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South Hill was once
a bomb target

By Jerry Bates

bomb illustration
Artist rendering of Japanese
balloon bomb descending on
South Hill

It is not well known, but during World War II South Hill was at the receiving end of Japanese balloon bombs.  This was a plan to start massive forrest fires and disrupt our war effort on the West Coast of the United States.

Aerial balloons carried the actual bombs.  Those devices were launched in Japan and traveled to this country on the great prevailing west-to-east wind currents at high altitudes, which we now call the Jet Stream.  Timers and barometric switches determined when the balloon would descend and actually explode.  Altogether it is estimated that 7,000 balloons were launched, with some 25 hits actually recorded in Washington State.  In total, the impact points were scattered all over the West Coast of the US and Canada, and a few went to the east as far as Michigan.

Federal records show that a bomb impacted South Hill on March 3, 1945.  It is the only one for South Hill listed in the National Archives database. Present-day local people who lived on the Hill at that time, however, insist that there were at least two bombings.

In March 1945 members of the Parks family, residents on 128th Street since the early days, recall a bomb landing near the intersection of present-day 94th Avenue and 128th Street, near the current Rogers High School.  Several family members who are still living have described witnessing the landing and/or hearing the sound when it hit.  Other than their memory, however, there is no physical evidence from this bombing.  And, due to wartime censorship there are no newspaper articles about the incident.  This event is probably the March 3, 1945 bomb listed in the Federal records.  Members of the Parks family remember that soldiers from nearby Fort Lewis spent some time at the site, and, as they recall, searched for several days for fragments from the bomb and its delivery vehicle.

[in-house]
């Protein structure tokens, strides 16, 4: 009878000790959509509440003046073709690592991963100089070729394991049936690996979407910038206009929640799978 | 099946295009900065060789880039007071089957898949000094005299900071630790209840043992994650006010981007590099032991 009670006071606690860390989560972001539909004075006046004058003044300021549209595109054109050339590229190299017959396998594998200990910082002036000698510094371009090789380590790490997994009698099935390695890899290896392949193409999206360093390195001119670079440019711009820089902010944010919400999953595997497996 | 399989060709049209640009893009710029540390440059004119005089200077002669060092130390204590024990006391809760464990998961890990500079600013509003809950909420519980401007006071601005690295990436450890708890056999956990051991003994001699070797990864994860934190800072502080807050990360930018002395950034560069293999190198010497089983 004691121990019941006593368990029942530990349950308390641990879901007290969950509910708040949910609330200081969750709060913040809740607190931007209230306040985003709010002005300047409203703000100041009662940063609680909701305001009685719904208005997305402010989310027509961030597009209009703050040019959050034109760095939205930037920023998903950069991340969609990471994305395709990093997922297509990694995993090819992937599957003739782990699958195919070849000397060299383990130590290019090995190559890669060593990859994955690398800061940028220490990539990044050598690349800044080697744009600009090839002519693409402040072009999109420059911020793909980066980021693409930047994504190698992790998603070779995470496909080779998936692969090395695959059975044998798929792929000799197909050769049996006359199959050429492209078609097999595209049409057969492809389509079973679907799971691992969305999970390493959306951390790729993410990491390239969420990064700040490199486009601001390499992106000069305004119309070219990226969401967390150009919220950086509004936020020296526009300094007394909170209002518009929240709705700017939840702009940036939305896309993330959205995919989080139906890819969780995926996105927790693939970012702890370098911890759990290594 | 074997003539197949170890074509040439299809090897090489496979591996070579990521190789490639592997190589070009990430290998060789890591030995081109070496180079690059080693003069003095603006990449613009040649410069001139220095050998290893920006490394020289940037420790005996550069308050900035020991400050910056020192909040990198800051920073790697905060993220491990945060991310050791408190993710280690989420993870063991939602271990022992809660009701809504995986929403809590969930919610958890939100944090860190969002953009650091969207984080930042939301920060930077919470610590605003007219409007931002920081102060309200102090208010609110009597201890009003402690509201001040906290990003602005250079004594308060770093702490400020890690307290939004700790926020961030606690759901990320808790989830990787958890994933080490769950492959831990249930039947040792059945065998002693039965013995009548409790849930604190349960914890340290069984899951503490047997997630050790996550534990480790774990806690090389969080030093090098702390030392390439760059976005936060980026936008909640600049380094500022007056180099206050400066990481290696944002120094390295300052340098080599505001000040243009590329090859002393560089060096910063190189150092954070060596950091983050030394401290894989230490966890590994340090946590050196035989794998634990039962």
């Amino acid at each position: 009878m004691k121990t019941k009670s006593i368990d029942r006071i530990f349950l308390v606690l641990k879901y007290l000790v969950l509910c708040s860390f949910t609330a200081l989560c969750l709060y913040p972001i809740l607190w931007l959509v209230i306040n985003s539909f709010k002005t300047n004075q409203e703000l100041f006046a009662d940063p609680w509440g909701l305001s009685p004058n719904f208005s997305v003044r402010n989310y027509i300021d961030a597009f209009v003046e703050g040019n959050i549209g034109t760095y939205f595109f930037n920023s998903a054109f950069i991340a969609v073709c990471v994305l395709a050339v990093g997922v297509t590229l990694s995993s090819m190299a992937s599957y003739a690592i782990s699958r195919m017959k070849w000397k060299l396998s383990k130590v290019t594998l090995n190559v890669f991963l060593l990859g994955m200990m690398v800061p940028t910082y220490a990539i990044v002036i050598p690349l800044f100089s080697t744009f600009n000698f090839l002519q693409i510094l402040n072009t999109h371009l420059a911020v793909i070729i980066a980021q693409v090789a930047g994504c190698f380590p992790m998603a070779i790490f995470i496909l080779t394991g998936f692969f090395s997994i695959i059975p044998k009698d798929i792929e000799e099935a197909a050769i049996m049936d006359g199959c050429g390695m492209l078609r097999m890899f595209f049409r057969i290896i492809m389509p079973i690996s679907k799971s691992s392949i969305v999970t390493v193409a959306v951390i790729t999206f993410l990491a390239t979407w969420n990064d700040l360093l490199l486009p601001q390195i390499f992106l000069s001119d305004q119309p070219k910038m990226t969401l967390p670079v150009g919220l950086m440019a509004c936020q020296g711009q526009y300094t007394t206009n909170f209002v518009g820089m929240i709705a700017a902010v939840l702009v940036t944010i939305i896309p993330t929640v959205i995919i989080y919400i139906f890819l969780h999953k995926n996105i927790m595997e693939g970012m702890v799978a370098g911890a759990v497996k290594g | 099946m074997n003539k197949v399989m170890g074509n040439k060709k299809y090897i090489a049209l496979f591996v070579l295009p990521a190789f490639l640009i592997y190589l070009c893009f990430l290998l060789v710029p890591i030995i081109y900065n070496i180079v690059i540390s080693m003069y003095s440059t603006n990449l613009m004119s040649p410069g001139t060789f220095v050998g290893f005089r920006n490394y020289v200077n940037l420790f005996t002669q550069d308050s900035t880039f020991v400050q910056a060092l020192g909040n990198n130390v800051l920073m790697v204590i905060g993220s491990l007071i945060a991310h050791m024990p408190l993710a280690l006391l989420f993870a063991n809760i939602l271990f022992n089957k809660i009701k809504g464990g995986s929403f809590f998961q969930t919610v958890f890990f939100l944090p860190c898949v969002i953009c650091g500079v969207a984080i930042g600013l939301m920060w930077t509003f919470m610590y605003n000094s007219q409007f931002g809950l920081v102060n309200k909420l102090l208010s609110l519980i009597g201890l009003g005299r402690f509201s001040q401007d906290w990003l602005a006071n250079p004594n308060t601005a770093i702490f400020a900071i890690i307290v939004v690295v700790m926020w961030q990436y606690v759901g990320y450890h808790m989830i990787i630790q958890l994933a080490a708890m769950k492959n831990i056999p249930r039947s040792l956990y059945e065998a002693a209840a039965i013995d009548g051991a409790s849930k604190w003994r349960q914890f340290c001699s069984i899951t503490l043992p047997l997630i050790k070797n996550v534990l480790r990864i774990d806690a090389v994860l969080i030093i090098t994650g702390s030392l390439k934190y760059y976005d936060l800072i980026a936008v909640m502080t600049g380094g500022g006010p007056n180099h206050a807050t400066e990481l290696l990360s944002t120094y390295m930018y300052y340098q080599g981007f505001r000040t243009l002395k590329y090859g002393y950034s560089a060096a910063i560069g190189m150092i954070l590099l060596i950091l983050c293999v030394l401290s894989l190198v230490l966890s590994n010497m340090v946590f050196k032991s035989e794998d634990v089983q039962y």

Another family living on South Hill at the time has also recorded that a bomb landed near their home.  Actually it hit in an orchard on the Massie family farm.  Their location was several miles south of the Parks family residence, near what is now the Pierce County Airport (Thun Field).  The Massies have some physical evidence preserved from this happening.  The bomb must not have exploded since Mr. Massie proceeded to cut the paper balloon into pieces and save the scraps as souvenirs.  Additionally, he recorded the landing as March 1, 1945, a day different from the one in the National Archives records.  He made this hand-written note about the date at the same time that he cut up the balloon.  Before he passed away Mr. Art Massie shared both these items with members of the South Hill Historical Society.  For some reason this incident did not make it into the Federal database.

So the residents of South Hill during WWII experienced some wartime stresses--namely, incoming enemy explosives hitting nearby.  And to many who have come to the area since then, these accounts by the old timers offer a very unique story of the wartime era on South Hill.